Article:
Art teacher Peggy Feuer passes away
Popular art teacher Peggy Feuer, who worked in the Sonoma Valley Unified School District for 23 years, died on Wednesday after a short battle with an aggressive brain tumor. She was 66 years old.
A memorial service to celebrate the lifelong artist and teacher is set for Saturday, Feb. 11, at 6 p.m. at Vintage House senior center, 246 First. St. E. The family is planning the burial for Monday, Feb. 13, at Valley Cemetery in Sonoma.
“She was smart and funny, really funny. She had this dry sense of humor,” said her daughter Rebecca Slazinski. “She took the chance to laugh at everything. We had a lot of laughs in the hospital.”
Louann Carlomagno, superintendent of the school district, said Feuer taught both art and English as a second language at various schools within the district. Throughout her career, she taught at Altimira Middle School, Adele Harrison Middle School, Sassarini Elementary School and El Verano Elementary School, before transferring to Sonoma Valley High School in 2008, where she spent the last years of her career.
Students remember her passion for teaching and art. “She was really engaging,” said James Fanucchi, 18, who was a student of Feuer’s in middle school. “She definitely knew a lot about art.”
Sonoma Valley High School student Jamie Ballard, who also had Feuer in middle school, added, “I remember her being very gregarious. You got the sense that she was genuinely interested, she really seemed to love teaching.”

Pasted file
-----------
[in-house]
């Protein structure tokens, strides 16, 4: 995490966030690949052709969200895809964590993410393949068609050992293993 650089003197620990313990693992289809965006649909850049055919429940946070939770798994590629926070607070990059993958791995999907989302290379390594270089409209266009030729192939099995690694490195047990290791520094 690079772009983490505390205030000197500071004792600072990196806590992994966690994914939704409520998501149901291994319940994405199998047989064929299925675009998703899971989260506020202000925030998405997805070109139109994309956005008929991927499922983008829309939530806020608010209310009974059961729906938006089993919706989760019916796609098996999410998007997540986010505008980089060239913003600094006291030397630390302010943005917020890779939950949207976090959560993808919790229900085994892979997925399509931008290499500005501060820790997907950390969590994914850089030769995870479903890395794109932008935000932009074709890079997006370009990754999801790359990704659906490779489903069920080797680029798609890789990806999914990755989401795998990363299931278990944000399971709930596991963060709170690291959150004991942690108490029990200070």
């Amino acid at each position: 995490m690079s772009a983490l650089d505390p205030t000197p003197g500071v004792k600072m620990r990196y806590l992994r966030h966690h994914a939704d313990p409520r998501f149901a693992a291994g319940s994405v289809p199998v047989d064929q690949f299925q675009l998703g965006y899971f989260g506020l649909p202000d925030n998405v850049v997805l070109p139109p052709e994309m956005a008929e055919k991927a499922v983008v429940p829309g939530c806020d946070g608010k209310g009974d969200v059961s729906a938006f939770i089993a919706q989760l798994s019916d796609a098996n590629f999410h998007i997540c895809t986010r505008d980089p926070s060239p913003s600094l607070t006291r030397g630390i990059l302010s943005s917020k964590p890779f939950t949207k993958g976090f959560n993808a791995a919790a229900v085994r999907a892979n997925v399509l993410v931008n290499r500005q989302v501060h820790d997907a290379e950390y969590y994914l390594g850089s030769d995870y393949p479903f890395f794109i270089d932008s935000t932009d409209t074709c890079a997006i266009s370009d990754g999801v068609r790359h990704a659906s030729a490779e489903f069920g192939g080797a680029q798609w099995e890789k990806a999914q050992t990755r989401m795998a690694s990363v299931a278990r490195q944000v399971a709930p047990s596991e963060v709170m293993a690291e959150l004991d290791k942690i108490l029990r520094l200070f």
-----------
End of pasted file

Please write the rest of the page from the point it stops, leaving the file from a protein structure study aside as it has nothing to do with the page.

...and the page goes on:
That’s no surprise to Slazinski, who said her mother always saw the good in people and did her best to reach out to those around her. “That was one of her characteristics, she wanted to connect with people,” she said. “She understood we’re all inherently flawed, but she chose to believe the good in everyone.”
Feuer was born in New York, where her parents moved after surviving the Holocaust. Both her parents were dedicated to aiding Holocaust victims, which shaped the way Feuer lived her life. “They lost their families in the Holocaust, on both sides,” Slazinski said. “My mother saw how hard my grandmother worked, her whole life. My mother just took that example and built on it.”
Feuer grew up in Michigan, where she loved art in every medium, from ceramics to textiles to paintings. In addition to teaching, she worked as an interior designer and an educational filmmaker.
“There was nothing she did that wasn’t creative,” Slazinski said. “The way she would set the table or make a salad, it was always with beauty.”
When she moved to Sonoma nearly 40 years ago, she worked for the Index-Tribune briefly before she began her work with the school district. Deeply dedicated to her Jewish roots, she was actively involved with establishing Congregation Shir Shalom and edited its newsletter up until her illness. She was active in numerous nonprofits throughout her life.
“She just was involved in so many organizations I can’t even list them,” Slazinski said.
Slazinski said her mother took a leave of absence from work in November to have hip surgery. “She asked her students to visualize her dancing, because she loved dancing and was a wonderful dancer,” Slazinski said.
While recovering from the surgery in December, Feuer fell and bumped her head. Follow up tests revealed she had glioblastoma multiforme, a rapidly growing type of tumor that, according to research from Cedars-Sinai Hospital in Los Angeles, only one out of every four patients survive in the two years after diagnosis. But Slazinski said the grim prognosis didn’t phase her mother, who continued to live life brimming over with positivity.
“She really just channeled this goodness,” Slazinski said.
She is survived by her two daughters, Rebecca Slazinski and Julia Slazinski.